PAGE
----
Global citizenship and neo-republicanism?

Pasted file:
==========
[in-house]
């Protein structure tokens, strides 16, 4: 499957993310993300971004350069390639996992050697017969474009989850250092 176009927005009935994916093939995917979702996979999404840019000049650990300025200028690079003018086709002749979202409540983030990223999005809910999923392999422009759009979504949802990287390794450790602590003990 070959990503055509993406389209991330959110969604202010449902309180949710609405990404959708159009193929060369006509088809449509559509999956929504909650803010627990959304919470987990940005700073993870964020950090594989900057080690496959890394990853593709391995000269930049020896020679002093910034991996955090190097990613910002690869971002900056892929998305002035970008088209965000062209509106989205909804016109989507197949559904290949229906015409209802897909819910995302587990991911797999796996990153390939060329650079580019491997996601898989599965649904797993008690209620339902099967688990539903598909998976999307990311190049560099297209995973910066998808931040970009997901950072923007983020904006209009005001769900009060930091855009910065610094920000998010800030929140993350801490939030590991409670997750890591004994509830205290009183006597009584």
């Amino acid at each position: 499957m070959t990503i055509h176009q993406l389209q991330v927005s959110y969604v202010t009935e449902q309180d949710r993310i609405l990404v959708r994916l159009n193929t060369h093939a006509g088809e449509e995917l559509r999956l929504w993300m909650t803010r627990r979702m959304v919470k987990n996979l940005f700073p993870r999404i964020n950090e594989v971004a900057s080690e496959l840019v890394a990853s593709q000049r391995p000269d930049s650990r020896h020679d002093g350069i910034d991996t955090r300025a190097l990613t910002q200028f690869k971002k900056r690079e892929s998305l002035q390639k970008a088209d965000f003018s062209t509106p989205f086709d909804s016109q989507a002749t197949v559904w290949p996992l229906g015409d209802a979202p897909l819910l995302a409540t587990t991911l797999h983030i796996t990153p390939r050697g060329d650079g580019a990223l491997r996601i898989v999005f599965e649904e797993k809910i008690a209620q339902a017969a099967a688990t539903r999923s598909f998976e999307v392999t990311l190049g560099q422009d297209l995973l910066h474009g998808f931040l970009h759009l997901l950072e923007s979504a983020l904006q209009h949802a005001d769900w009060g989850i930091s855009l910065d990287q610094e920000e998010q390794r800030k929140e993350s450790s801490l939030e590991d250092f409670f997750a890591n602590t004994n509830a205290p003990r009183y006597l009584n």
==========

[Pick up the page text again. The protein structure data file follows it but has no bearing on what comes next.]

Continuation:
Global Citizenship Education (GCE) has been taken up by the UN on its educational platform under SDG 4, coupled with the Preventing Violent Extremism through Education (PVE-E) initiative, and intersecting with the Youth Engagement agenda. GCE is often criticised as the neo-imperialist attempt to produce ‘neo-liberal subjectivities’ to further entrench the market and move young people away from genuine anti-systemic critique. This chapter problematises the ‘neoliberal subjectivities’ critique by arguing that as a part of the Post-Washington Consensus, GCE is part of a dramatic shift in the global understanding of development and education and therefore is better understood as part of a Polanyian style ‘double movement’. Using documentary process tracing and discourse analysis, the chapter argues that the UN/UNESCO formulation of GCE/PVE-E makes two gestures. On the one hand it is a further iteration of the development–security nexus, and, second, the proposed subjectivity of the ‘global citizen’ is a republican citizen (in the absence of a global republic), that is a citizen whose capacity for participation in the market consists also of the same skills required for the construction of a global democracy. This chapter critically examines what’s at stake in the UN’s marshalling of classical republican cosmopolitanism in the context of the erosion of the legitimacy of ‘the global’.